Greg Cote

Alabama dynasty? Canes have been there, done that. Now has UM just seen map to get back?

In their own backyard, in their own home stadium, the Miami Hurricanes saw up close Saturday night the measure of distance between where they are as a football program today and where they want/need/hope to be.

Everybody else outside of two cities was getting the same hard lesson.

In this sport, it’s Alabama and Clemson vs. the world.

And the world is getting it’s a-- kicked.

Saturday night Nick Saban’s Alabama never trailed in handling Oklahoma 45-34 in the 85th Orange Bowl game, the second of the day’s College Football Playoff semifinal games. That was after Clemson clubbed Notre Dame 30-3 in the other semifinal over in Arlington, Tex. The Crimson Tide and Tigers, both heavy favorites to advance, now will meet a week from Monday in Santa at Clara, Calif. for the championship -- the fourth straight season one or the other will have won it all.

If you hosted a CFP doubleheader watch-party Saturday in anticipation of two great games (or decent games, or even not-awful games), your party could only have been worse if you ran out of beer (at least until Oklahoma’s rally briefly made it a bit interesting).

There is parity in college football. Yes. For now though it just pretty much starts with whatever team is trying to be No. 3.

Top-ranked Alabama stomped to a fast 28-0 lead and it was pretty much “Later, Sooners,” the evening mostly robbed of drama. The teams’ similar colors turned jam-packed Hard Rock Stadium into a sea of crimson/burgundy/dark red. That’s what you saw. All you heard most of the night was half of the crowd chanting, “Roll, Tide!”

This was Miami’s second time hosting a CFP semifinal, after the first in 2015. Two years hence Miami will host its first playoff national championship, crowning the 2020 season’s winner.

That Miami is in the CFP host rotation is a credit to Dolphins and stadium owner Stephen Ross for his dramatic and self-funded facelift of Hard Rock, but mostly it is a credit to the venerable Orange Bowl Committee and the enduring tradition of the OB bowl game. The Orange Bowl Stadium didn’t last, razed to memory, but its namesake game -- a South Florida tradition since the first one on Jan. 1, 1935 -- segued neatly to the newer stadium and is bigger and better than ever.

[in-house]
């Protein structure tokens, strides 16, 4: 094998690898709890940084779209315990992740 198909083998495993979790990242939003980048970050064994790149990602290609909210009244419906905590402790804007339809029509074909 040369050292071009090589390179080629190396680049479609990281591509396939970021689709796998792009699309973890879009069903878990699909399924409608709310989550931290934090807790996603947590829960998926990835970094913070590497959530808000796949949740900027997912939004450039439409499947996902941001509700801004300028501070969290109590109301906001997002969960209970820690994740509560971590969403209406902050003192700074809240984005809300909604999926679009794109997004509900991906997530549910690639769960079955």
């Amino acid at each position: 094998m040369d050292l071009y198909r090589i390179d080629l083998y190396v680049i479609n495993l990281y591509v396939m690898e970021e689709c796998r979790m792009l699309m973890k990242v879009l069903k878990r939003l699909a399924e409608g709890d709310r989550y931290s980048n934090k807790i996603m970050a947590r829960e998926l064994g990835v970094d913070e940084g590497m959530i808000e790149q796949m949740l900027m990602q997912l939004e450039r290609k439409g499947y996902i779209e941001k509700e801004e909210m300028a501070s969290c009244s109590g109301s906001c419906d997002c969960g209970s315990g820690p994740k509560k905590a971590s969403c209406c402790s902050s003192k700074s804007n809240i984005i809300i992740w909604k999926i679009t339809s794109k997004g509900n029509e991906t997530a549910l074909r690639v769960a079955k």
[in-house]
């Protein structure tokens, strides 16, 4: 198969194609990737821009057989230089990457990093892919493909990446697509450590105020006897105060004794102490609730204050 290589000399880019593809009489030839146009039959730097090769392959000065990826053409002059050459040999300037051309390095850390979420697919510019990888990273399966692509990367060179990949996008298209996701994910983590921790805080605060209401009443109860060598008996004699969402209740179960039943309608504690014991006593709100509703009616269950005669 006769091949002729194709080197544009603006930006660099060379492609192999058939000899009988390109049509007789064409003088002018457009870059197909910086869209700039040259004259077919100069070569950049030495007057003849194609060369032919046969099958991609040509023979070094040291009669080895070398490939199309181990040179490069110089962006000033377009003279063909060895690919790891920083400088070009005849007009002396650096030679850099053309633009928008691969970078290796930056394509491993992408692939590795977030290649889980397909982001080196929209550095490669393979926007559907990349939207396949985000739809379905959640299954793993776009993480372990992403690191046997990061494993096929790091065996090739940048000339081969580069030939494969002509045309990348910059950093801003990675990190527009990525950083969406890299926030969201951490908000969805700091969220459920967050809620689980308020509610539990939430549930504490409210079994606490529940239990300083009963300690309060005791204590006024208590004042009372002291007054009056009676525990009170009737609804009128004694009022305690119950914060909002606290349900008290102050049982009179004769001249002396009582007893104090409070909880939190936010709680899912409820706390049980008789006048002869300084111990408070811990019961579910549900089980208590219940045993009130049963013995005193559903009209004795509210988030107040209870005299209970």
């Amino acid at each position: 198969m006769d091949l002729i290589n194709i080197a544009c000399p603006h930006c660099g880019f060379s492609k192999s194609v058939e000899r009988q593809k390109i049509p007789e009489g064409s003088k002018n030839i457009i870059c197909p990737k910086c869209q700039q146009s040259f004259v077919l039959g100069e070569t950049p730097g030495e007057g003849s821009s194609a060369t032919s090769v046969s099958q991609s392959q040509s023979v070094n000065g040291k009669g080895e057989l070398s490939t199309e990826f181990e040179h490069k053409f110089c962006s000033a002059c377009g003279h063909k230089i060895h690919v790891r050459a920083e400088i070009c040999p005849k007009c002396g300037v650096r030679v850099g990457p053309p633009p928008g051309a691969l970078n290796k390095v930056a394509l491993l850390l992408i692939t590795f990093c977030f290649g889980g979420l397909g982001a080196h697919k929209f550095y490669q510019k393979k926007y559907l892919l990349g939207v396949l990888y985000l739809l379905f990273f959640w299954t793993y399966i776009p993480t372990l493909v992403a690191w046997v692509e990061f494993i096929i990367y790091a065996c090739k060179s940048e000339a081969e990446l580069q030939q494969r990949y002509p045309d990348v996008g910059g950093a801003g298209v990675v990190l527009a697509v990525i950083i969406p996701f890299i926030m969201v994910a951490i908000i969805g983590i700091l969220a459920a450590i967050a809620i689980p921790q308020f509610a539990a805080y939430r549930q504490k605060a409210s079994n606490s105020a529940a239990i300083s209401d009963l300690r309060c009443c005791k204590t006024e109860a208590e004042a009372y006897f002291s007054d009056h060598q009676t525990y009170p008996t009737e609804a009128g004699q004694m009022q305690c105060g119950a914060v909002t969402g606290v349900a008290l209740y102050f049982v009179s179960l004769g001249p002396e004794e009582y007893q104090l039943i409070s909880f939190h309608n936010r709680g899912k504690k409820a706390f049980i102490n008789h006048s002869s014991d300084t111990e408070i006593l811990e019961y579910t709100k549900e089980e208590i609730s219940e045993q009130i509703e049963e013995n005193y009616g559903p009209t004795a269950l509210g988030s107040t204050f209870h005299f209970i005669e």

The only drawback to Miami as a regular CFP host?

What we no longer have as a community is all up in our face. It’s cruel, almost.

I mean, Miami hosted Alabama’s latest coronation-to-be just two days after Hurricanes fans endured their own team’s embarrassing 35-3 loss to an ordinary Wisconsin team in the mid-level Pinstripe Bowl. in New York. That put a 7-6 UM season out of its misery and sent coach Mark Richt reeling into the offseason slapped hard with the realization how much work lay ahead to truly bring The U all the way back.

College football in Miami had all this, once, like few other programs in America have. What Alabama has was us.

A coach on the sideline who’s the best in the business.

A quarterback who is a dynamic playmaker able to change games.


We knew the feeling way back when, back when the Hurricanes were winning four national championships within nine seasons in 1983-91 -- as close to a national dynasty as the sport had then -- and adding a fifth crown in 2001. We felt what it was like to be dominant, to be admired, emulated -- hated simply for being so damned good.

Fans loved wearing Canes colors because they came with a feeling of envy in the stares of other fans. Just as UM players back then liked road games as much as ones at home (maybe more) because in the anger and booing they heard that same jealousy. They felt fuel.

The Canes and Dolphins have been chasing their history and halcyon days most of this century. The Marlins and NHL Panthers are striving for mere relevance in their own market. The Heat mattering suffered a seismic dropoff the moment LeBron James left.

We are starving for a team to give us that feeling again. Of having what others want,.

The curse of five national championships, of UM’s history, of being a fan base that claims to have invented swagger, is that high is the only place left to aim.

The Canes lose if their aim is to be better than Florida State or Virginia Tech (or Wisconsin).

Alabama, ultimately, and Clemson in their own ACC, are the two programs Miami had better be measuring itself against. No use denying it. Better stare that reality down, or you’ll never find a way to close the massive gap.

Start by a finding quarterback. Alabama has two, Tua Tagovailoa and Jalen Hurts, and Oklahoma has one, Kyler Murray, who are appreciably better than the combined best of either Miami guy, Malik Rosier or N’Kosi Perry. (Tagovailoa was 24-for-27 for 318 yards and four TDs Saturday, outplaying the man who’d beaten him for the Heisman Trophy).

You saw the dramatic difference-making Alabama has at that position and what little the Canes got from it this past season and, if you were a UM fan, it had to be enough to make you wince. All over the field ‘Bama was flexing its talent and depth, the harvest of years of great recruiting, player development and coaching.

Most programs wouldn’t dare to think of being Alabama, of dreaming that big, but Miami has been that. Done it..

Now Richt and the Hurricanes have just seen anew where they must go to do it again, and it seems miles from here.

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